The Summer After the Funeral is a short novel about a family coming to terms with the death of their father, an elderly clergyman. Rev. Price had a kind of allure with women and fathered three children in his dotage, but unfortunately, Mrs Price and her family must leave the rectory to her husband’s replacement. She concocts a convoluted scheme of passing her children round to various acquaintances and family for the summer while she goes job hunting. Continue reading “Quick Review: The Summer After the Funeral by Jane Gardam”
Gosh, how do you begin to try and describe a book like this one? The Seven Deaths of Evelyn Hardcastle is like a cross between an Agatha Christie country-house murder mystery – say The Mysterious Affair at Styles or The Hollow – and a story from Dr Who. Or maybe one of those old computer games where you have to find your way out of a labyrinth, but keep losing your life and have to start again.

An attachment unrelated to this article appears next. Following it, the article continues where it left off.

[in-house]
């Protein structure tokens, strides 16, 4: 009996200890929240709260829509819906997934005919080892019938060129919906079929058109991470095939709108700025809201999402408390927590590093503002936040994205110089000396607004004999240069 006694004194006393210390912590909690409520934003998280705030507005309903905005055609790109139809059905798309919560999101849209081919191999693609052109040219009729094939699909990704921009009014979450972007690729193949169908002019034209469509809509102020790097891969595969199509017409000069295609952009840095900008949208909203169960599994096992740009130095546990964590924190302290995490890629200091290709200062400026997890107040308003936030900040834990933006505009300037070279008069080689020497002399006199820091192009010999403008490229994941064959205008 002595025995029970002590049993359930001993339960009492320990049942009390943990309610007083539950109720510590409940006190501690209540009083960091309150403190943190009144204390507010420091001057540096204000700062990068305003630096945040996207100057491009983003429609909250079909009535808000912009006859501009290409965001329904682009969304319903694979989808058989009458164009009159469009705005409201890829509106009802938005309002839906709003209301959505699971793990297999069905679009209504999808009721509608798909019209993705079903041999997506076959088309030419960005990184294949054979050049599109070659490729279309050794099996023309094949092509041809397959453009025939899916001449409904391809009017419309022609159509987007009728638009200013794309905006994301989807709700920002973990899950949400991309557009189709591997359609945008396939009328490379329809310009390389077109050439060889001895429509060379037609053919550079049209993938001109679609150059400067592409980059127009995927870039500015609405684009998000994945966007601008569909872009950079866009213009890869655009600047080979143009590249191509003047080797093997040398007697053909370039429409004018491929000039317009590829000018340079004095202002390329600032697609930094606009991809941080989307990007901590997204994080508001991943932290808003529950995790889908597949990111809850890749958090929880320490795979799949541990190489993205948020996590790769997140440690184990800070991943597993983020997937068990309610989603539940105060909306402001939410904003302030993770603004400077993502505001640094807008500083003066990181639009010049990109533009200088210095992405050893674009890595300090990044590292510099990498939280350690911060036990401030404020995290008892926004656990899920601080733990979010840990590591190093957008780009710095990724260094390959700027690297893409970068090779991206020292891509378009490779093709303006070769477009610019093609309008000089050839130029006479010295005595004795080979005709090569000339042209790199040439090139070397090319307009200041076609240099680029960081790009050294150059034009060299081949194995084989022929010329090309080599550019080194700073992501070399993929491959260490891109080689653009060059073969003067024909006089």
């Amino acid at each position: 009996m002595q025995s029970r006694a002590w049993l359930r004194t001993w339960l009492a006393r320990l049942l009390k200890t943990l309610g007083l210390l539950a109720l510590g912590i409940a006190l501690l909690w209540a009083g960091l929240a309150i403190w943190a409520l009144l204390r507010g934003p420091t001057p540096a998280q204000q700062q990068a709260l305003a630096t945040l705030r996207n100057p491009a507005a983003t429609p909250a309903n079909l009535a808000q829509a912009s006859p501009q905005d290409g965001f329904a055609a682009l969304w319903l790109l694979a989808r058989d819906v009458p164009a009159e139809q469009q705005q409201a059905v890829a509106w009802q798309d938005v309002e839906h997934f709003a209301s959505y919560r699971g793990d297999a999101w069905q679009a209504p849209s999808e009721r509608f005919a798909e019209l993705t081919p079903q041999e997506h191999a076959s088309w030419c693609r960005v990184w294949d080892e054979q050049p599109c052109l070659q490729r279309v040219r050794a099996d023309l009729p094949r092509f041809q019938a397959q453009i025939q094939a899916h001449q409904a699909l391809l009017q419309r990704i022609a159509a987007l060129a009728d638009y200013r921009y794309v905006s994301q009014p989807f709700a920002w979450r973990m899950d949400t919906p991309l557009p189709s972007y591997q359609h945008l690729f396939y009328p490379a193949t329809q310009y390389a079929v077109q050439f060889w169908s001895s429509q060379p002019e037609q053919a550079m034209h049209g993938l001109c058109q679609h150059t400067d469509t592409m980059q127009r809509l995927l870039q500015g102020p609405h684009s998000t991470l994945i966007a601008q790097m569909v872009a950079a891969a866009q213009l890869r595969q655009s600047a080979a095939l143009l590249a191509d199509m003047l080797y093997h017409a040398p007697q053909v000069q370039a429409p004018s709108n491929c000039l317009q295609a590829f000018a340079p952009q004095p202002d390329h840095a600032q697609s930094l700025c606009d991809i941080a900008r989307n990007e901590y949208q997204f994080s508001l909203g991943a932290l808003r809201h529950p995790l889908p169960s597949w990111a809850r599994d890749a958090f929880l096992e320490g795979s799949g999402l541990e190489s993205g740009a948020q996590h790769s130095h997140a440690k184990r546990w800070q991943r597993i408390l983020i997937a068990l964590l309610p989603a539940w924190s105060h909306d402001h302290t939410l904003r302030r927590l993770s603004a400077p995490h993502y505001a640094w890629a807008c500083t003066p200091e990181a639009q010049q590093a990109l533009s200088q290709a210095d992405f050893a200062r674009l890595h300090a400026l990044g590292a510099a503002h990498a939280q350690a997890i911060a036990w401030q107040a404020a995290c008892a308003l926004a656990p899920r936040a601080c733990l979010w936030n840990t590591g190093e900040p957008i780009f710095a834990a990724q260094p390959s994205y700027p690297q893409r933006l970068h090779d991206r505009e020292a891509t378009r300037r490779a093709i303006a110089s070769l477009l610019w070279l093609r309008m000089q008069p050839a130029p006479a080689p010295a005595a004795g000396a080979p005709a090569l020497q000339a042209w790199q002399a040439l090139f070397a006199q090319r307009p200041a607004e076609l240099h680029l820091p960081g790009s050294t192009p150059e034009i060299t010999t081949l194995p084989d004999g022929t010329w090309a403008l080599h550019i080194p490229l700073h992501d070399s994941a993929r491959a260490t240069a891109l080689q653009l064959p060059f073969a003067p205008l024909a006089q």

The book opens with the main character running through the woods by night, desperate to save Anna, whoever she may be, while there’s a killer on the loose. He’s lost, but worst of all, he doesn’t know who he is either. He looks down at his hands and they are the hands of a stranger. He eventually finds safety in a crumbling stately home called Blackheath, and learns his name is Dr Sebastian Bell.
The next time he wakes up he’s someone else again – a pattern that repeats itself over the following days. Continue reading “Review: The Seven Deaths of Evelyn Hardcastle by Stuart Turton”